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T1 - Incidence of and risk factors for newly diagnosed hyperkalemia after hospital discharge in non-dialysis-dependent CKD patients treated with RAS inhibitors

AU - Saito, Yuki

AU - Yamamoto, Hiroyuki

AU - Nakajima, Hideki

AU - Takahashi, Osamu

AU - Komatsu, Yasuhiro

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N2 - Introduction: Renin-angiotensin system (RAS) inhibitors have been increasingly prescribed due to their beneficial effects on end-organ protection. Iatrogenic hyperkalemia is a well-known life-threatening complication of RAS inhibitor use in chronic kidney disease (CKD) patients. We hypothesized that CKD patients treated with RAS inhibitors frequently develop hyperkalemia after hospital discharge even if they were normokalemic during their hospitalization because their lifestyles change substantially after discharge. The present study aimed to examine the incidence of newly diagnosed hyperkalemia, the timing of hyperkalemia, and its risk factors in CKD patients treated with RAS inhibitors at the time of hospital discharge. Methods: We retrospectively enrolled patients aged 20 years or older with CKD G3-5 (estimated glomerular filtration rate < 60 mL/min/1.73 m2) and who were treated with RAS inhibitors and discharged from St. Luke’s International Hospital between July 2011 and December 2015. Patients who were under maintenance dialysis or had hyperkalemic events before discharge were excluded. Data regarding the patients’ age, sex, CKD stage, diabetes mellitus status, malignancy status, combined use of RAS inhibitors, concurrent medication, and hyperkalemic events after discharge were extracted from the hospital database. Our primary outcome was hyperkalemia, defined as serum potassium ≥ 5.5 mEq/L. Multiple logistic regression and Kaplan-Meier analyses were performed to identify the risk factors for and the timing of hyperkalemia, respectively. Results: Among the 986 patients, 121 (12.3%) developed hyperkalemia after discharge. In the regression analysis, relative to CKD G3a, G3b [odds ratio (OR): 1.88, 95% confidence interval 1.20–2.97] and G4-5 (OR: 3.40, 1.99–5.81) were significantly associated with hyperkalemia. The use of RAS inhibitor combinations (OR: 1.92, 1.19–3.10), malignancy status (OR: 2.10, 1.14–3.86), and baseline serum potassium (OR: 1.91, 1.23–2.97) were also significantly associated with hyperkalemia. The Kaplan-Meier analysis showed that hyperkalemia was most frequent during the early period after discharge, particularly within one month. Conclusion: Hyperkalemia was frequent during the early period after discharge among previously normokalemic CKD patients who were treated with RAS inhibitors. Appropriate follow-up after discharge should be required for these patients, particularly those with advanced CKD or malignancy status, such as hematological malignancy or late-stage malignancy, and those who are treated with multiple RAS inhibitors.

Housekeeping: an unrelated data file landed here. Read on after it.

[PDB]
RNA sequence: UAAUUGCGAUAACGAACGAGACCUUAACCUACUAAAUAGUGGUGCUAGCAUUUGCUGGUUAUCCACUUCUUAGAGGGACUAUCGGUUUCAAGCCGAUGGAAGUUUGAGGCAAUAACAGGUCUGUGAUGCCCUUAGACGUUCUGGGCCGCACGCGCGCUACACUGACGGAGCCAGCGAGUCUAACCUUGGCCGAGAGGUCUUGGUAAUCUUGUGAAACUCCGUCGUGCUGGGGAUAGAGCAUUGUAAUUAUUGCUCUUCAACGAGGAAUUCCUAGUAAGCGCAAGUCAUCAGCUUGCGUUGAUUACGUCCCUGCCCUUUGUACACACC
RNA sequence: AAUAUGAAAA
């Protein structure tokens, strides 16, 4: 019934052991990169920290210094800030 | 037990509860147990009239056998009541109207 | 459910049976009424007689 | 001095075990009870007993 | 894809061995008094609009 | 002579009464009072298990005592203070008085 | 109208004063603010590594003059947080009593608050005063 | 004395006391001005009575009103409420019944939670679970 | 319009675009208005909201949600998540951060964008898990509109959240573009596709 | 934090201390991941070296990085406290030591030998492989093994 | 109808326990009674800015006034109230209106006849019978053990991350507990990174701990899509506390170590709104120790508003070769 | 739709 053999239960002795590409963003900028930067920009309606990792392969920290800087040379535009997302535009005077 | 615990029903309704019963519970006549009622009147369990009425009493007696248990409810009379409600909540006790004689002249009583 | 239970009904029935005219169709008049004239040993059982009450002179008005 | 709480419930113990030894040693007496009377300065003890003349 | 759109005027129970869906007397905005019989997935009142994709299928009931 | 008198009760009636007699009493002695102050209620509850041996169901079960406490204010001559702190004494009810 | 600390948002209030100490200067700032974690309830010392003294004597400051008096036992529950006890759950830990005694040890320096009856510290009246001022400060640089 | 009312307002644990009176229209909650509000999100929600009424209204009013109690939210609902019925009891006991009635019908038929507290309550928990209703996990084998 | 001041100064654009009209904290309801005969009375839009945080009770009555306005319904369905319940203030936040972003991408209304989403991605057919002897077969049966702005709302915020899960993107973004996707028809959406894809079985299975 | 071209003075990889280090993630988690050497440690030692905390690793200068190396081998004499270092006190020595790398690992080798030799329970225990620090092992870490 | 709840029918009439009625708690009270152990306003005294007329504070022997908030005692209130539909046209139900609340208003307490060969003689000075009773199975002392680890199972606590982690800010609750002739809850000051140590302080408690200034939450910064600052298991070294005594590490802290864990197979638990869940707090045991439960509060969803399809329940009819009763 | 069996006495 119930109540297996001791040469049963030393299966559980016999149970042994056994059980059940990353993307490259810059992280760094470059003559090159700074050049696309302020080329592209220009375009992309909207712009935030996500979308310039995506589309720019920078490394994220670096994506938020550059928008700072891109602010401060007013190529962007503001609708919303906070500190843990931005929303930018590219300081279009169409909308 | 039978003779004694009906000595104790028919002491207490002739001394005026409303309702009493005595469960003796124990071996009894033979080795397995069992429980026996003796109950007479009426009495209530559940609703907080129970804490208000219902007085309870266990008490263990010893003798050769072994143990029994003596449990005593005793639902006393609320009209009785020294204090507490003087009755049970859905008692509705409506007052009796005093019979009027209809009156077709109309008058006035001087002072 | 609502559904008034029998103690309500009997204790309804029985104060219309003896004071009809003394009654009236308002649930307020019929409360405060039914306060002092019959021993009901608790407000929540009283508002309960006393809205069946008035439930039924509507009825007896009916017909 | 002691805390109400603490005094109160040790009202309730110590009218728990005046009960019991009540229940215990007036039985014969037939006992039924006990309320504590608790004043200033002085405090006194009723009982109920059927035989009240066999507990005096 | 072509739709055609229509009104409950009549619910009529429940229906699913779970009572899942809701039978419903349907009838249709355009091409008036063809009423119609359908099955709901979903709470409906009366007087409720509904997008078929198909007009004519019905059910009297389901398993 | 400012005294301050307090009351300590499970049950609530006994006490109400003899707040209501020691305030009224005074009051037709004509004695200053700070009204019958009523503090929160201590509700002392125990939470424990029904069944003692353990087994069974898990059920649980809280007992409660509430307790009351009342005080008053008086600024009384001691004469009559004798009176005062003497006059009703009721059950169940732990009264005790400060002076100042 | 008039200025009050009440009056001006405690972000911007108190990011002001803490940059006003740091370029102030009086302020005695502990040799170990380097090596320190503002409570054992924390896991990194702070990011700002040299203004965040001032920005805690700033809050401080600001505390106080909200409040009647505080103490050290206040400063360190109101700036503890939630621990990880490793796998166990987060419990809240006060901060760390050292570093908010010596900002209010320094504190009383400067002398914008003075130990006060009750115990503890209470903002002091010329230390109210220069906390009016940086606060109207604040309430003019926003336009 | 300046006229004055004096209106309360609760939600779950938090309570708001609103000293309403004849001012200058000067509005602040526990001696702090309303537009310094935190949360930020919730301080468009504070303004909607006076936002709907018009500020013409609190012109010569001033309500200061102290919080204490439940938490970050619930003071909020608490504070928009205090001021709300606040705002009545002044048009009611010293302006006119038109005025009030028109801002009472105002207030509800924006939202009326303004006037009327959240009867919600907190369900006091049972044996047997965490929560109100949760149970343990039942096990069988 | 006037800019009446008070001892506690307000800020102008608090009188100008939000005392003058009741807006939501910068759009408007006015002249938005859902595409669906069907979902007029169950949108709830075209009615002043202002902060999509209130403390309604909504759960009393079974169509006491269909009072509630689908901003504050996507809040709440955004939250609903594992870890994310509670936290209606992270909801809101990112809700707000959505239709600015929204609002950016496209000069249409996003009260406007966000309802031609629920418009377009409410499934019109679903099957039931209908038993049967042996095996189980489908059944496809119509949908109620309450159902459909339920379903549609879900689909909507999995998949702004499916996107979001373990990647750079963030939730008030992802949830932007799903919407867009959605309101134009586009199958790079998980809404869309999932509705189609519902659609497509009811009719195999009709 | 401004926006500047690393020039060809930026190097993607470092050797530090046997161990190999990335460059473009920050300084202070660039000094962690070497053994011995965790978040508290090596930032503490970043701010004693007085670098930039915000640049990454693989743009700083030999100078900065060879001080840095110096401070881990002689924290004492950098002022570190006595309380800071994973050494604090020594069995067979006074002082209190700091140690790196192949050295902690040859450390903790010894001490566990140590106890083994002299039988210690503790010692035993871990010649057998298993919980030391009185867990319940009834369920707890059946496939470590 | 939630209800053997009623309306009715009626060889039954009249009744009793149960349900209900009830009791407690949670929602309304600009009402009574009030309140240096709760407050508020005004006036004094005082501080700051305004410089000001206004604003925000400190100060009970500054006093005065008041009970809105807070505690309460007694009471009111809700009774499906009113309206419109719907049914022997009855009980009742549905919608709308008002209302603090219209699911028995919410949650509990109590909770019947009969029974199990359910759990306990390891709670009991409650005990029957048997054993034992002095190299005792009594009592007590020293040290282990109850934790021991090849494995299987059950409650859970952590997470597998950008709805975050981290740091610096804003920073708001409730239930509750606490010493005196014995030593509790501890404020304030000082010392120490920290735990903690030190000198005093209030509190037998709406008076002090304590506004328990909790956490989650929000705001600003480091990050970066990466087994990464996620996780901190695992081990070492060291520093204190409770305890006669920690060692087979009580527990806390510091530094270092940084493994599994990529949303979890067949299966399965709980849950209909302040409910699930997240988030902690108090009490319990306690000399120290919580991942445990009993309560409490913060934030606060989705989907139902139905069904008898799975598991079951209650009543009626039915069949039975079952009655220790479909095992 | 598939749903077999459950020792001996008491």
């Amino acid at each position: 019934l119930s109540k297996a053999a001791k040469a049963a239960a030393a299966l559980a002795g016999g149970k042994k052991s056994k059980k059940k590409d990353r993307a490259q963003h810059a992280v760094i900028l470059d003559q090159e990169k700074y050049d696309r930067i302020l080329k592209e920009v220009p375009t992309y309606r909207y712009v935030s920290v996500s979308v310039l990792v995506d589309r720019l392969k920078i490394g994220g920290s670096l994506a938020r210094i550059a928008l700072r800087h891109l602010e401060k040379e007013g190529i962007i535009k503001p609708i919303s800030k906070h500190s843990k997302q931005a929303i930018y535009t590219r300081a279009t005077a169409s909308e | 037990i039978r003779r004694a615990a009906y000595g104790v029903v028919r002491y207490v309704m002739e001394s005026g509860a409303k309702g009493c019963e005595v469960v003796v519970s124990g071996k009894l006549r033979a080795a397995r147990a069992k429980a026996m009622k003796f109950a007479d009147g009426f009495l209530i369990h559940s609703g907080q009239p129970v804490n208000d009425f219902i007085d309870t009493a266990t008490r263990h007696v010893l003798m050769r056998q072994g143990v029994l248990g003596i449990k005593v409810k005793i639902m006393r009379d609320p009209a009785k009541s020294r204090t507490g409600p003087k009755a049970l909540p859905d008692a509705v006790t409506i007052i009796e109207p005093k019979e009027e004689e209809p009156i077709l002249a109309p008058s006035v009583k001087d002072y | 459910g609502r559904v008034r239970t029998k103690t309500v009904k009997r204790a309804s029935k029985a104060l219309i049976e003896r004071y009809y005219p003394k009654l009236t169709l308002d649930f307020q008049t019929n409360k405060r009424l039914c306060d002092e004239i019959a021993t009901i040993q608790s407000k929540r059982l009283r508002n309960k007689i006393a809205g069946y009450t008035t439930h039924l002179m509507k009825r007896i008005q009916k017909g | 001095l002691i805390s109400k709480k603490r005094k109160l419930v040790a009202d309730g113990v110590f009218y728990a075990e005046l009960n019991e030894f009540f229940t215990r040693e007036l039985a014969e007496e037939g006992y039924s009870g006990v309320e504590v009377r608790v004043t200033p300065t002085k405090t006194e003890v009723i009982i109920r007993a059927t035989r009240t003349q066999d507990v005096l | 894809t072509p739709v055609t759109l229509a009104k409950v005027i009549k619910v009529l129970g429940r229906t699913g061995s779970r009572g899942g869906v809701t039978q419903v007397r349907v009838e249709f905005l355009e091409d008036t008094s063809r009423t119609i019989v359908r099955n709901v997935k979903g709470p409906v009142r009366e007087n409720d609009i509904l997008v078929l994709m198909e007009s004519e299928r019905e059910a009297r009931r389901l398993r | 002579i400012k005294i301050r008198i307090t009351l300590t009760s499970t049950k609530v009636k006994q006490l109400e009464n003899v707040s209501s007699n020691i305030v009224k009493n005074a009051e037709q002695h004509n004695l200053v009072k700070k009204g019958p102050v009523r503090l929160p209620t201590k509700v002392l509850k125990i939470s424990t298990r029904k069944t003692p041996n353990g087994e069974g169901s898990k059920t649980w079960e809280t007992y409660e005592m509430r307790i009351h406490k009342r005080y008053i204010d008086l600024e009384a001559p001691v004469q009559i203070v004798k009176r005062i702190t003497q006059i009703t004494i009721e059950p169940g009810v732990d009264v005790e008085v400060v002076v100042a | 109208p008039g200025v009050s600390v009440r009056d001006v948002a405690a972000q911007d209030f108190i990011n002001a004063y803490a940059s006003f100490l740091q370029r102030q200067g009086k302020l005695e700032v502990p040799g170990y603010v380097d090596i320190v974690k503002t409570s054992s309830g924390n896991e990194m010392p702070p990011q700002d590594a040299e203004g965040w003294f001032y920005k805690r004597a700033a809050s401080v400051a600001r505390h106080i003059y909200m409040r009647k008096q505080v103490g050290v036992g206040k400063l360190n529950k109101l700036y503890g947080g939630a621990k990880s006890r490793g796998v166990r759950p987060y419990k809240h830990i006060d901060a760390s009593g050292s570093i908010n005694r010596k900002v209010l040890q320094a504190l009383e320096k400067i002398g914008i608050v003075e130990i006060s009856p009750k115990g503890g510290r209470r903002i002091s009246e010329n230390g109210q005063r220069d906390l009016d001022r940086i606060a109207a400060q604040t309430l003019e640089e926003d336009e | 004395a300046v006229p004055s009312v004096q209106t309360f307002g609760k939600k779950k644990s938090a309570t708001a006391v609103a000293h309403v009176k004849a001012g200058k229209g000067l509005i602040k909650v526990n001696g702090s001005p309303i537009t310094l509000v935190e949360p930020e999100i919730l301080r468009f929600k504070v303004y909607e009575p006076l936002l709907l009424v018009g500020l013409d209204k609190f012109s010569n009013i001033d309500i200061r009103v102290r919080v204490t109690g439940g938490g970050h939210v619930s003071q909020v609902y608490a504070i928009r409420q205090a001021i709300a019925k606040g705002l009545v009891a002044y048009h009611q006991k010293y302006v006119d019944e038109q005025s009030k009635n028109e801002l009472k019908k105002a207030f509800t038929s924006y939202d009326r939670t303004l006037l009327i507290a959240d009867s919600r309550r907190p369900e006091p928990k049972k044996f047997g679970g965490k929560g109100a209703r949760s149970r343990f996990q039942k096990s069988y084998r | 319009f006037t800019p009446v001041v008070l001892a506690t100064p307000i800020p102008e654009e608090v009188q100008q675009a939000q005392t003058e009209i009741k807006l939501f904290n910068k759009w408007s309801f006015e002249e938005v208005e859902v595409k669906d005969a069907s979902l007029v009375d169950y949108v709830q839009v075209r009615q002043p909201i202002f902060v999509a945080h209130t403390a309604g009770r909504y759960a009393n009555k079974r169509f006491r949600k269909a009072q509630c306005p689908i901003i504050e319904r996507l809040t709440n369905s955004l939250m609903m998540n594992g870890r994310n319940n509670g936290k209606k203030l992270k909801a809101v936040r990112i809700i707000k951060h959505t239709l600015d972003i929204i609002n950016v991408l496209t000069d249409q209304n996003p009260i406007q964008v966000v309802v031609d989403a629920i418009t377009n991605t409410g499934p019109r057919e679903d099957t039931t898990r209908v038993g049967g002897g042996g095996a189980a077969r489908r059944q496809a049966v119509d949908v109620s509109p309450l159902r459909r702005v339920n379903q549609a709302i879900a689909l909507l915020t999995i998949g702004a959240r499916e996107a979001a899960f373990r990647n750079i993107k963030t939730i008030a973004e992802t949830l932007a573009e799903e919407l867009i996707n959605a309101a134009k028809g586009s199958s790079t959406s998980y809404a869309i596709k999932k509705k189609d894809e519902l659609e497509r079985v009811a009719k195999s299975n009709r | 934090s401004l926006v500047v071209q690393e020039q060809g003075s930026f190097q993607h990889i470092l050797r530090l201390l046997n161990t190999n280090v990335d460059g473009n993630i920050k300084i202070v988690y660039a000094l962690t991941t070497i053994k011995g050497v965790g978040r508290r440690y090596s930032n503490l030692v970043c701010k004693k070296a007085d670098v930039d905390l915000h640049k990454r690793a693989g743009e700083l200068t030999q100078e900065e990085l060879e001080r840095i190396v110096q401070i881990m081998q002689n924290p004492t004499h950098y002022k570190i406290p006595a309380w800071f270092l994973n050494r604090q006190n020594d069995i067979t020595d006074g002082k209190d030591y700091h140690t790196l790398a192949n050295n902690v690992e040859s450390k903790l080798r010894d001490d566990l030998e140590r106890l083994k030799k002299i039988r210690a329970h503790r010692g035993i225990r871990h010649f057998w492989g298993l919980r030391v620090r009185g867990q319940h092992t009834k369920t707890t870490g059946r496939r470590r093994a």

AB - Introduction: Renin-angiotensin system (RAS) inhibitors have been increasingly prescribed due to their beneficial effects on end-organ protection. Iatrogenic hyperkalemia is a well-known life-threatening complication of RAS inhibitor use in chronic kidney disease (CKD) patients. We hypothesized that CKD patients treated with RAS inhibitors frequently develop hyperkalemia after hospital discharge even if they were normokalemic during their hospitalization because their lifestyles change substantially after discharge. The present study aimed to examine the incidence of newly diagnosed hyperkalemia, the timing of hyperkalemia, and its risk factors in CKD patients treated with RAS inhibitors at the time of hospital discharge. Methods: We retrospectively enrolled patients aged 20 years or older with CKD G3-5 (estimated glomerular filtration rate < 60 mL/min/1.73 m2) and who were treated with RAS inhibitors and discharged from St. Luke’s International Hospital between July 2011 and December 2015. Patients who were under maintenance dialysis or had hyperkalemic events before discharge were excluded. Data regarding the patients’ age, sex, CKD stage, diabetes mellitus status, malignancy status, combined use of RAS inhibitors, concurrent medication, and hyperkalemic events after discharge were extracted from the hospital database. Our primary outcome was hyperkalemia, defined as serum potassium ≥ 5.5 mEq/L. Multiple logistic regression and Kaplan-Meier analyses were performed to identify the risk factors for and the timing of hyperkalemia, respectively. Results: Among the 986 patients, 121 (12.3%) developed hyperkalemia after discharge. In the regression analysis, relative to CKD G3a, G3b [odds ratio (OR): 1.88, 95% confidence interval 1.20–2.97] and G4-5 (OR: 3.40, 1.99–5.81) were significantly associated with hyperkalemia. The use of RAS inhibitor combinations (OR: 1.92, 1.19–3.10), malignancy status (OR: 2.10, 1.14–3.86), and baseline serum potassium (OR: 1.91, 1.23–2.97) were also significantly associated with hyperkalemia. The Kaplan-Meier analysis showed that hyperkalemia was most frequent during the early period after discharge, particularly within one month. Conclusion: Hyperkalemia was frequent during the early period after discharge among previously normokalemic CKD patients who were treated with RAS inhibitors. Appropriate follow-up after discharge should be required for these patients, particularly those with advanced CKD or malignancy status, such as hematological malignancy or late-stage malignancy, and those who are treated with multiple RAS inhibitors.